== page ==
ViiV Healthcare has always been something unique in the global drug industry.

Owned by GlaxoSmithKline and Pfizer — with GSK in the lead as majority owner — it was created 10 years ago in a time of deep turmoil for the field as something independent of the pharma giants, but with access to lots of infrastructural support on demand. While R&D at the mother ship inside GSK was souring, a razor-focused ViiV provided a rare bright spot, challenging Gilead on a lucrative front in delivering new combinations that require fewer therapies with a more easily tolerated regimen.

They kept a massive number of people alive who would otherwise have been facing a death sentence. And they made money.

And throughout, John Pottage has been the chief scientific and chief medical officer.

Until now.

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On a glob­al romp, Boehringer BD team picks up its third R&D al­liance for Ju­ly — this time fo­cused on IPF with $50M up­front

Boehringer Ingelheim’s BD team is on a global deal spree. The German pharma company just wrapped its third deal in 3 weeks, going back to Korea for its latest pipeline pact — this time focused on idiopathic pulmonary fibrosis.

They’re handing over $50 million to get their hands on BBT-877, an ATX inhibitor from Korea’s Bridge Biotherapeutics that was on display at a science conference in Dallas recently. There’s not a whole lot of data to evaluate the prospects here.

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Novotech CRO Ex­pands Chi­na Team as Biotech De­mand for Clin­i­cal Tri­als In­creas­es up to 79%

An increase in demand of up to 79% for clinical trials in China has prompted Novotech the Asia-Pacific CRO to rapidly expand the China team, appointing expert local clinical executives to their Shanghai and Hong Kong offices. The company is planning to expand their team by 30% over the next quarter.

Novotech China has seen considerable demand recently which is borne out by research from GlobalData:
A global migration of clinical research is occurring from high-income countries to low and middle-income countries with emerging economies. Over the period 2017 to 2018, for example, the number of clinical trial sites opened by biotech companies in Asia-Pacific increased by 35% compared to 8% in the rest of the world, with growth as high as 79% in China.
Novotech CEO Dr John Moller said China offers the largest population in the world, rapid economic growth, and an increasing willingness by government to invest in research and development.
Novotech’s 23 years of experience working in the region means we are the ideal CRO partner for USA biotechs wanting to tap the research expertise and opportunities that China offers.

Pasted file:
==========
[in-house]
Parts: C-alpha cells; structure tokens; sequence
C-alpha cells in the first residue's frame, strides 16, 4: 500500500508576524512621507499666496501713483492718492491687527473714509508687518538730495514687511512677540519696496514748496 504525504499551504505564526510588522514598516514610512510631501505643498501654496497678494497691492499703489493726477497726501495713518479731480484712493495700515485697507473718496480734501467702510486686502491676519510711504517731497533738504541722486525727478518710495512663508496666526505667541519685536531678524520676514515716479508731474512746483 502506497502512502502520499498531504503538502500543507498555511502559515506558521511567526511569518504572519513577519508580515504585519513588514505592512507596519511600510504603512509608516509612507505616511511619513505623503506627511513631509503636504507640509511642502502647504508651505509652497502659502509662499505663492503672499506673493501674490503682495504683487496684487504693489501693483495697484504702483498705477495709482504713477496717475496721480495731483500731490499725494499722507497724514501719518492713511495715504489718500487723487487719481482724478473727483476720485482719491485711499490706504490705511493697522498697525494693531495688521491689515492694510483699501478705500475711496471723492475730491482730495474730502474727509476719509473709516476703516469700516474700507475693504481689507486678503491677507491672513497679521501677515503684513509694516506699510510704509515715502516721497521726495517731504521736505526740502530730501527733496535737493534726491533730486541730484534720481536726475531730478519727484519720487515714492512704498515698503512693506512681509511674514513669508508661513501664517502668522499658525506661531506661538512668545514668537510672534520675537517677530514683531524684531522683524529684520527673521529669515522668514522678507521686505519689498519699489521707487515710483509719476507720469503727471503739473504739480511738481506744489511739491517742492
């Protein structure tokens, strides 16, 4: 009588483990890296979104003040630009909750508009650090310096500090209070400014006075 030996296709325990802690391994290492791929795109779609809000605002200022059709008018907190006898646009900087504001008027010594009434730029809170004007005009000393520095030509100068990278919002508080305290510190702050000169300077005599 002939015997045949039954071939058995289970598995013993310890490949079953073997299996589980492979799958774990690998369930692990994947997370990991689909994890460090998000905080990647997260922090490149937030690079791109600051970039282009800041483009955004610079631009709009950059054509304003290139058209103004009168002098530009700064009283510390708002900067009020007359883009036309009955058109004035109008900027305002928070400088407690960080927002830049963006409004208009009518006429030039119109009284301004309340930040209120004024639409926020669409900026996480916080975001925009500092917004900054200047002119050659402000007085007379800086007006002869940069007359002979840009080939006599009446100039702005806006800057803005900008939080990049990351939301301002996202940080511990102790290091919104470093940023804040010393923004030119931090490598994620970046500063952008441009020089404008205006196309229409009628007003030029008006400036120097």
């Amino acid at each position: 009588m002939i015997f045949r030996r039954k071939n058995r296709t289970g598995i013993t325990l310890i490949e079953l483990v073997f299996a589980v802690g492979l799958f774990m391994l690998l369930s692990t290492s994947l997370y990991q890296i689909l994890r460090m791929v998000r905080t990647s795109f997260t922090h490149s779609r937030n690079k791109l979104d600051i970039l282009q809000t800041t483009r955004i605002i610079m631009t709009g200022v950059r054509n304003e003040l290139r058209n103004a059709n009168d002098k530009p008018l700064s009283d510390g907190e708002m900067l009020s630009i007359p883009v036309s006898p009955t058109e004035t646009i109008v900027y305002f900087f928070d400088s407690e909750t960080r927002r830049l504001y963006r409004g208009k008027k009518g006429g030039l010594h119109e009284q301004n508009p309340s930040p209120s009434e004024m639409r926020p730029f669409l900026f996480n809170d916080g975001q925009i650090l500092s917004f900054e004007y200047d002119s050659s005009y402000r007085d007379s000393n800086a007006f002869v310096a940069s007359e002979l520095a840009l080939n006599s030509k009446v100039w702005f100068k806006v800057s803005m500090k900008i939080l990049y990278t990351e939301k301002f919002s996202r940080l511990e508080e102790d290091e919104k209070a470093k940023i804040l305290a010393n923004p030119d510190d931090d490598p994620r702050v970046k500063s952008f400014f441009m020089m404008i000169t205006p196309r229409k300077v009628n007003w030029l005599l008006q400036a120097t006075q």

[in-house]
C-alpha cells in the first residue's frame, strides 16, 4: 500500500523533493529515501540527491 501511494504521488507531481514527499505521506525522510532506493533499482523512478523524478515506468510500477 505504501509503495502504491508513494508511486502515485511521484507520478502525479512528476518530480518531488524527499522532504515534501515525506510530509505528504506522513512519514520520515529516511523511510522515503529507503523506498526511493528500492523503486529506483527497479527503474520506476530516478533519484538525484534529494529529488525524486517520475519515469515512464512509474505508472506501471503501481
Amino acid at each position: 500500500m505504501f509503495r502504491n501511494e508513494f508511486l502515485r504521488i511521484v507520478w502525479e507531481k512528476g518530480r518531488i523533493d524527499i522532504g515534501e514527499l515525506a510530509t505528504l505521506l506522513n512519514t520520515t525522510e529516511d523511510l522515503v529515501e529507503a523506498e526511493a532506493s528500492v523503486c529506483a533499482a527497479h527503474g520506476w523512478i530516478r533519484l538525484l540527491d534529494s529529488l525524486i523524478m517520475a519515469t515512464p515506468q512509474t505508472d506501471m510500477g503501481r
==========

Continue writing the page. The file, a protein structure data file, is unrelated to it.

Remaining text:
There are over 22,000 active investigators in Greater China, with about 5,000 investigators with experience on at least 3 studies (source GlobalData).

Servi­er scoots out of an­oth­er col­lab­o­ra­tion with Macro­Gen­ics, writ­ing off their $40M

Servier is walking out on a partnership with MacroGenics $MGNX — for the second time.

After the market closed on Wednesday MacroGenics put out word that Servier is severing a deal — inked close to 7 years ago — to collaborate on the development of flotetuzumab and other Dual-Affinity Re-Targeting (DART) drugs in its pipeline.

MacroGenics CEO Scott Koenig shrugged off the departure of Servier, which paid $20 million to kick off the alliance and $20 million to option flotetuzumab — putting a heavily back-ended $1 billion-plus in additional biobuck money on the table for the anti-CD123/CD3 bispecific and its companion therapies.

Den­mark's Gen­mab hits the jack­pot with $500M+ US IPO as small­er biotechs rake in a com­bined $147M

Danish drugmaker Genmab A/S is off to the races with perhaps one of the biggest biotech public listings in decades, having reaped over $500 million on the Nasdaq, as it positions itself as a bonafide player in antibody-based cancer therapies.

The company, which has long served as J&J’s $JNJ key partner on the blockbuster multiple myeloma therapy Darzalex, has asserted it has been looking to launch its own proprietary product — one it owns at least half of — by 2025.

FDA over­rides ad­comm opin­ions a fifth of the time, study finds — but why?

For drugmakers, FDA advisory panels are often an apprehended barometer of regulators’ final decisions. While the experts’ endorsement or criticism often translate directly to final outcomes, the FDA sometimes stun observers by diverging from recommendations.

A new paper out of Milbank Quarterly put a number on that trend by analyzing 376 voting meetings and subsequent actions from 2008 through 2015, confirming the general impression that regulators tend to agree with the adcomms most of the time — with discordances in only 22% of the cases.

UP­DAT­ED: With loom­ing ‘apoc­a­lypse of drug re­sis­tance,’ Mer­ck’s com­bi­na­tion an­tibi­ot­ic scores FDA ap­proval on two fronts

Merck — one of the last large biopharmaceuticals companies in the beleaguered field of antibiotic drug development — on Wednesday said the FDA had sanctioned the approval of its combination antibacterial for the treatment of complicated urinary tract and intra-abdominal infections.

To curb the rise of drug-resistant bacteria and maintain the efficacy of the therapy, Recarbrio (and other antibacterials) — the drug must be used to treat or prevent infections that are proven or strongly suspected to be caused by susceptible gram-negative bacteria, Merck $MRK said.